Florida A&M University held a news conference on March 15 to honor and celebrate head coach of the FAMU softball team Veronica Wiggins after she became the first HBCU Division I head coach to reach 700 wins.
In front of a small crowd made up by a few media members, fellow FAMU athletic staff, her team, and her husband, a humbled Wiggins stood left of the podium as one of the members of her team spoke a few words about her.
“She’s a role model, she’s a legendary role model to all of us, we all look up to her,” said Senior Catcher Denise Anderson while she was on the podium. “She challenges us all the time to grow and to mature into the young women that she knows we can be.”
Anderson went on to say how she is grateful for everything Wiggins has done for her and the entire team, saying that none of them would be who they are today without her.
For someone who is, in her own words “very seldom speechless,” Wiggins seemed quiet and humbled as she soaked in all the praise she received from her team and University President Larry Robinson, who also went to the podium to speak about Wiggins.
“Anybody who’s spent half of their career winning a championship in any division, in any sport, (deserves) to be in somebody’s hall of fame, (but) we’ve already done that for Ms. Wiggins,” said President Robinson.
President Robinson was talking of course about Wiggins leading FAMU to 12 Mid-Eastern Athletic Conference (MEAC) championships in her 26-year tenure as head coach.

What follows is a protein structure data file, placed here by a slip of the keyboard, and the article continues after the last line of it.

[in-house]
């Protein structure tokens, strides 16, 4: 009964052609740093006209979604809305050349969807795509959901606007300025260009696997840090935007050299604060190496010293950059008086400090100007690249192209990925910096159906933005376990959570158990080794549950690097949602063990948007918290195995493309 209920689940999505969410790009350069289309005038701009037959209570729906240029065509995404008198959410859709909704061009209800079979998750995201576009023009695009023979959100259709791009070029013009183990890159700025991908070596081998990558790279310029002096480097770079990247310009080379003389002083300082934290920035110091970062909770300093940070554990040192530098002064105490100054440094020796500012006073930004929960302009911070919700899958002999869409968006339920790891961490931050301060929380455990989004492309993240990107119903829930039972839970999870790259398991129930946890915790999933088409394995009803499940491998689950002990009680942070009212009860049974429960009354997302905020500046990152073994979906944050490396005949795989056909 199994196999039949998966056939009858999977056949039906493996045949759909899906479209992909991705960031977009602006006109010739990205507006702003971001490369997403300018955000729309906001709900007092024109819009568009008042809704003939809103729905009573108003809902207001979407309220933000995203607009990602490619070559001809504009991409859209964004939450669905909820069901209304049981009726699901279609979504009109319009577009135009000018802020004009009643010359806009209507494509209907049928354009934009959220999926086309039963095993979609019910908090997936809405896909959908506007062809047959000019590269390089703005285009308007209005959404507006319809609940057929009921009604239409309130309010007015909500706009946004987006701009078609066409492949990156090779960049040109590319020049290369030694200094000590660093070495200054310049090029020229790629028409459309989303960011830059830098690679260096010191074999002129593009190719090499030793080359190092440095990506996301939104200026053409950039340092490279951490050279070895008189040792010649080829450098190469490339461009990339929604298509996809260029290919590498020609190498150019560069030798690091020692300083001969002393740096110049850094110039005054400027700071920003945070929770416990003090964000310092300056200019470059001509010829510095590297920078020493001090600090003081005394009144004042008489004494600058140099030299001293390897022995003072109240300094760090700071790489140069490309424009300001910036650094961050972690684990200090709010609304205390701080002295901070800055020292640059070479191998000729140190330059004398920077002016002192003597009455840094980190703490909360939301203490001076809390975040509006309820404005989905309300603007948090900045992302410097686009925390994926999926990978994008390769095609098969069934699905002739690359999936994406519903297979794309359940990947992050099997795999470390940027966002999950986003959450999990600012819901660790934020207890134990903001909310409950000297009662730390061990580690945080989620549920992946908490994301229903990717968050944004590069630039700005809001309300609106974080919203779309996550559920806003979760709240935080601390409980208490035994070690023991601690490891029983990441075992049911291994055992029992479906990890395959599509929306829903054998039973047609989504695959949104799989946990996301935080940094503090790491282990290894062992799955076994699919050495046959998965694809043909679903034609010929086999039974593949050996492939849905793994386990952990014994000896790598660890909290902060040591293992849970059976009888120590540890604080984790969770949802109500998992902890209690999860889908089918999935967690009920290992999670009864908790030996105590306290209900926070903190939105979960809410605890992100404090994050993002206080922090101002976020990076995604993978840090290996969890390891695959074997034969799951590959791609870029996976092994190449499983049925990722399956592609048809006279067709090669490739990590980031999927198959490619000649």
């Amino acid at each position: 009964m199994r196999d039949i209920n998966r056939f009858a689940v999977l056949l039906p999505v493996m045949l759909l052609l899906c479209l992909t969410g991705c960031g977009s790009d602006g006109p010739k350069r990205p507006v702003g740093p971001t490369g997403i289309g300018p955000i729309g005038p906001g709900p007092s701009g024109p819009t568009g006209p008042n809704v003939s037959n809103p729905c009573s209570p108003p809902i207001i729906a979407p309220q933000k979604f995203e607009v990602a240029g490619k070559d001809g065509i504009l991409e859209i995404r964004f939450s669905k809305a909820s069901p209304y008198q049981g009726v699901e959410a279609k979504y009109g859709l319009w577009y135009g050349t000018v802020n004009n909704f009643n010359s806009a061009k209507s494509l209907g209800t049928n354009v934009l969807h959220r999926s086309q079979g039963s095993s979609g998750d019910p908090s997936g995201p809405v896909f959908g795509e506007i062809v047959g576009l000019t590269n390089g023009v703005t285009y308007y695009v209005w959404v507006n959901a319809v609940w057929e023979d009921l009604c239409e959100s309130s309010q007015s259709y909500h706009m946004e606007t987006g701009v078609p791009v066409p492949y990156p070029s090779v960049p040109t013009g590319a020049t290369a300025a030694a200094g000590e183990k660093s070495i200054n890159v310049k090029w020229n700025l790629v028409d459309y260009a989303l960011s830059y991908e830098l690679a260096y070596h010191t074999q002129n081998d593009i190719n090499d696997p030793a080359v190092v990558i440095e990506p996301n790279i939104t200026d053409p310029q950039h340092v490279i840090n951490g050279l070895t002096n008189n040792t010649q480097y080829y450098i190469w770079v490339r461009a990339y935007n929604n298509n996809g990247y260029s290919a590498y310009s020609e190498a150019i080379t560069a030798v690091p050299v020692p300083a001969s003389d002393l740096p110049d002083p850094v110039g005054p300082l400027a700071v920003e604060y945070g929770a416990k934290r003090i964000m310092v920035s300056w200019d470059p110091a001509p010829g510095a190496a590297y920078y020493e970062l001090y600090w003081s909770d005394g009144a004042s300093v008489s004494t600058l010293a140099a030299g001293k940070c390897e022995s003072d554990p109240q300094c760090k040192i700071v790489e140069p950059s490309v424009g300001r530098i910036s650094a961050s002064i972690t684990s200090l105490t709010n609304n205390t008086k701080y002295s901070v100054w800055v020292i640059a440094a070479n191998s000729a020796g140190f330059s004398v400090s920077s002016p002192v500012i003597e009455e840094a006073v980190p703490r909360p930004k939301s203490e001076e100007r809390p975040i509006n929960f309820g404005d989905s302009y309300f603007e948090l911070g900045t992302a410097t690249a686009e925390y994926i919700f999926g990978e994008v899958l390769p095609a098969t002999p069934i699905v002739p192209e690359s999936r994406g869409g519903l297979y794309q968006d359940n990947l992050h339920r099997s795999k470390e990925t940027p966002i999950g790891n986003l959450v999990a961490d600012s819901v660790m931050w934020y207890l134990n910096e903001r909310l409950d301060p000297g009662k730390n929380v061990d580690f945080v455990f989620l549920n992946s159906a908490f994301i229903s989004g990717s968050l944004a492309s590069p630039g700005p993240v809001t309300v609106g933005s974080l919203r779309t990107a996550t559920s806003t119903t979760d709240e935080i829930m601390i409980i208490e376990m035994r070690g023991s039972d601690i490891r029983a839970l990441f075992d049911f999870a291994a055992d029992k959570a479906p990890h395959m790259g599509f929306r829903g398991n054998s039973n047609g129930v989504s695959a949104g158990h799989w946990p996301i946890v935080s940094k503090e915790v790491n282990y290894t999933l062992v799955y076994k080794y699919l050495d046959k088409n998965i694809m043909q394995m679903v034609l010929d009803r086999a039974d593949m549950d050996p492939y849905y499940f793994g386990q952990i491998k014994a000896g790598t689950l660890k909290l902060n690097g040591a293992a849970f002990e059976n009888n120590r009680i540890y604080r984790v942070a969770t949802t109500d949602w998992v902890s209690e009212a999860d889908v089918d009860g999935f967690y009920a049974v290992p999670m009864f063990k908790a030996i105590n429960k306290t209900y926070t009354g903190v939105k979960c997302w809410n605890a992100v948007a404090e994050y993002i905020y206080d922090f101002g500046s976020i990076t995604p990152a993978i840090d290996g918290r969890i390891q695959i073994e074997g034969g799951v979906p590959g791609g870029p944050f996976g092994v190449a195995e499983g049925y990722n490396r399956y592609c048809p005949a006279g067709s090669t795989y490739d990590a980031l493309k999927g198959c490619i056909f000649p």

Even as she took the podium for the first time that evening, Wiggins remained humble, giving credit first to her creator.
“I give God all the glory and the honor, that’s how I lead my team. I keep Him first in my life and also in the team,” Wiggins said. “Without Him I would not have had the administration that was supportive…to help us do the things that we do. Without him I wouldn’t have the assistant coaches.”
Wiggins went on to credit her assistant coaches, who fueled the team with their youth, energy, and experience. But Wiggins gave a lot of the credit to her team, for buying into her philosophy of putting FAMU before themselves.
“They buy in,” said Wiggins. “I instill FAMU (in them). This is not about them, and they know it, it is about the university. They know what they’re there for, we play and we represent the university.”
After Wiggins thanked everyone for supporting her and coming to the event, she received a commemorative plaque for her 700 wins and her loyalty to FAMU.
Wiggin’s love for FAMU was summed up with her final words as she left the podium, “Everybody will tell you, I bleed orange and green!”